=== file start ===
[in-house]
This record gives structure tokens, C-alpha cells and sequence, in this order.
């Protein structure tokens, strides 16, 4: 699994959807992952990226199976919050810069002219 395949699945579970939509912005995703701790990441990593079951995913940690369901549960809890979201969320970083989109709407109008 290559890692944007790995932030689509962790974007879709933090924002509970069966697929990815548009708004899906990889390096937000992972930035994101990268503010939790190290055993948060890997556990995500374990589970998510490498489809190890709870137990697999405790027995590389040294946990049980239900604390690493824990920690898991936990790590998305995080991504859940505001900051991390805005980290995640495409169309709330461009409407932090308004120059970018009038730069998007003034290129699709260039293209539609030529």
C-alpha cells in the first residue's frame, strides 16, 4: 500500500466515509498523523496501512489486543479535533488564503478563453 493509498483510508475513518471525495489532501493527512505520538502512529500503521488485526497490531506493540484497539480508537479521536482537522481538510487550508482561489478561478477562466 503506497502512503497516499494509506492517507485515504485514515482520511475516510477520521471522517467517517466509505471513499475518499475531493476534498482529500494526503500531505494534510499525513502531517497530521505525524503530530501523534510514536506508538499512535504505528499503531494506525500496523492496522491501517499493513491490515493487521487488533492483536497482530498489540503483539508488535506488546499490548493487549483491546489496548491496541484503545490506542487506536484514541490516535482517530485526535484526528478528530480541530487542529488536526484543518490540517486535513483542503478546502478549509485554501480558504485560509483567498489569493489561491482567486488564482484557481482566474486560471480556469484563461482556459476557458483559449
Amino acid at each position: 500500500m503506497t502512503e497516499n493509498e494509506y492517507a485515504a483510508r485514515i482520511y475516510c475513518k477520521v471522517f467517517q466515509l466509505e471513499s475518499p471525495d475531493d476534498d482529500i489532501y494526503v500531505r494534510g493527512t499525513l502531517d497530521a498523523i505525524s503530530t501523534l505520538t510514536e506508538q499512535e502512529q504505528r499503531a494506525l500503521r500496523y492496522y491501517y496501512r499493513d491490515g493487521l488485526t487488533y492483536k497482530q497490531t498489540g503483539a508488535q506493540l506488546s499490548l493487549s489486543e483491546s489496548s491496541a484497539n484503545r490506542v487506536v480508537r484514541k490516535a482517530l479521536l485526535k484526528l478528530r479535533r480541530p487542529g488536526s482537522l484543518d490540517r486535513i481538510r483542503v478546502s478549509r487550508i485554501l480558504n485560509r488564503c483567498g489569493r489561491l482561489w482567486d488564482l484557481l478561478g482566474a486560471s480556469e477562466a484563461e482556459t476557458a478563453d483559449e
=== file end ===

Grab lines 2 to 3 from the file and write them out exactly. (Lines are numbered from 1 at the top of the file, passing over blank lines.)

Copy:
This record gives structure tokens, C-alpha cells and sequence, in this order.
């Protein structure tokens, strides 16, 4: 699994959807992952990226199976919050810069002219 395949699945579970939509912005995703701790990441990593079951995913940690369901549960809890979201969320970083989109709407109008 290559890692944007790995932030689509962790974007879709933090924002509970069966697929990815548009708004899906990889390096937000992972930035994101990268503010939790190290055993948060890997556990995500374990589970998510490498489809190890709870137990697999405790027995590389040294946990049980239900604390690493824990920690898991936990790590998305995080991504859940505001900051991390805005980290995640495409169309709330461009409407932090308004120059970018009038730069998007003034290129699709260039293209539609030529």